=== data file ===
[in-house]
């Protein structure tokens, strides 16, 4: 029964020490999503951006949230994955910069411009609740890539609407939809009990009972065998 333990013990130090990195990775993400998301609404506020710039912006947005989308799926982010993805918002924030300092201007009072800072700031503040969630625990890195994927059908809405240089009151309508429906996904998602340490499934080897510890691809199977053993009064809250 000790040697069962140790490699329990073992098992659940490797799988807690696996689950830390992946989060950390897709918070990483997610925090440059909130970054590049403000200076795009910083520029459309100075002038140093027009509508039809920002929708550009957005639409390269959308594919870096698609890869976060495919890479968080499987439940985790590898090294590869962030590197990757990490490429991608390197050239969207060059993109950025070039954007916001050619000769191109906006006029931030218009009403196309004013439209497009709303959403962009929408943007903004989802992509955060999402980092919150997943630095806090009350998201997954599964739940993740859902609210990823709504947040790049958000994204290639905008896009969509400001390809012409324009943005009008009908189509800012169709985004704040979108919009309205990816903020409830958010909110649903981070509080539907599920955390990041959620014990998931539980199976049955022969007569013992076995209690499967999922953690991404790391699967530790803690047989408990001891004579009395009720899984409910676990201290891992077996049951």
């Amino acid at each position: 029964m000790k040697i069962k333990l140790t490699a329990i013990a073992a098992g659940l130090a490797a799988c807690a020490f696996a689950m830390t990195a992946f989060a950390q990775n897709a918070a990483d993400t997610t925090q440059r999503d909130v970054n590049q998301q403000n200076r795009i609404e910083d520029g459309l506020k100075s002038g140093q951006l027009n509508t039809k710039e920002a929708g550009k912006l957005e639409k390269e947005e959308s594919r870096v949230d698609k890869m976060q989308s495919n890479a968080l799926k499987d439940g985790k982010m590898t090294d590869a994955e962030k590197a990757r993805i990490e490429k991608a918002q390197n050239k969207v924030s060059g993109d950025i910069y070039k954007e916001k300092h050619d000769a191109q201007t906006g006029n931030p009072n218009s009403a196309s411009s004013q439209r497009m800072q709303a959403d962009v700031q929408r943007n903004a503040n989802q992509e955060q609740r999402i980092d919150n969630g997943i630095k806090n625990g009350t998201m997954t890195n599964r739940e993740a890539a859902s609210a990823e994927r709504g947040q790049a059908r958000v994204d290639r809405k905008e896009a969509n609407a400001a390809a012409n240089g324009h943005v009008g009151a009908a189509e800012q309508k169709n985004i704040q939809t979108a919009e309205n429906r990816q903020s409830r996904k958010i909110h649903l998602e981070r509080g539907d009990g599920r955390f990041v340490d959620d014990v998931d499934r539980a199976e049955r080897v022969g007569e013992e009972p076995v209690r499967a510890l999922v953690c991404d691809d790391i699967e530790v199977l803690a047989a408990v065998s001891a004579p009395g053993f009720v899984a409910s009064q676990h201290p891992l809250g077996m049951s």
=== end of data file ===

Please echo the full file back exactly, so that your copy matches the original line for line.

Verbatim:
[in-house]
């Protein structure tokens, strides 16, 4: 029964020490999503951006949230994955910069411009609740890539609407939809009990009972065998 333990013990130090990195990775993400998301609404506020710039912006947005989308799926982010993805918002924030300092201007009072800072700031503040969630625990890195994927059908809405240089009151309508429906996904998602340490499934080897510890691809199977053993009064809250 000790040697069962140790490699329990073992098992659940490797799988807690696996689950830390992946989060950390897709918070990483997610925090440059909130970054590049403000200076795009910083520029459309100075002038140093027009509508039809920002929708550009957005639409390269959308594919870096698609890869976060495919890479968080499987439940985790590898090294590869962030590197990757990490490429991608390197050239969207060059993109950025070039954007916001050619000769191109906006006029931030218009009403196309004013439209497009709303959403962009929408943007903004989802992509955060999402980092919150997943630095806090009350998201997954599964739940993740859902609210990823709504947040790049958000994204290639905008896009969509400001390809012409324009943005009008009908189509800012169709985004704040979108919009309205990816903020409830958010909110649903981070509080539907599920955390990041959620014990998931539980199976049955022969007569013992076995209690499967999922953690991404790391699967530790803690047989408990001891004579009395009720899984409910676990201290891992077996049951």
């Amino acid at each position: 029964m000790k040697i069962k333990l140790t490699a329990i013990a073992a098992g659940l130090a490797a799988c807690a020490f696996a689950m830390t990195a992946f989060a950390q990775n897709a918070a990483d993400t997610t925090q440059r999503d909130v970054n590049q998301q403000n200076r795009i609404e910083d520029g459309l506020k100075s002038g140093q951006l027009n509508t039809k710039e920002a929708g550009k912006l957005e639409k390269e947005e959308s594919r870096v949230d698609k890869m976060q989308s495919n890479a968080l799926k499987d439940g985790k982010m590898t090294d590869a994955e962030k590197a990757r993805i990490e490429k991608a918002q390197n050239k969207v924030s060059g993109d950025i910069y070039k954007e916001k300092h050619d000769a191109q201007t906006g006029n931030p009072n218009s009403a196309s411009s004013q439209r497009m800072q709303a959403d962009v700031q929408r943007n903004a503040n989802q992509e955060q609740r999402i980092d919150n969630g997943i630095k806090n625990g009350t998201m997954t890195n599964r739940e993740a890539a859902s609210a990823e994927r709504g947040q790049a059908r958000v994204d290639r809405k905008e896009a969509n609407a400001a390809a012409n240089g324009h943005v009008g009151a009908a189509e800012q309508k169709n985004i704040q939809t979108a919009e309205n429906r990816q903020s409830r996904k958010i909110h649903l998602e981070r509080g539907d009990g599920r955390f990041v340490d959620d014990v998931d499934r539980a199976e049955r080897v022969g007569e013992e009972p076995v209690r499967a510890l999922v953690c991404d691809d790391i699967e530790v199977l803690a047989a408990v065998s001891a004579p009395g053993f009720v899984a409910s009064q676990h201290p891992l809250g077996m049951s």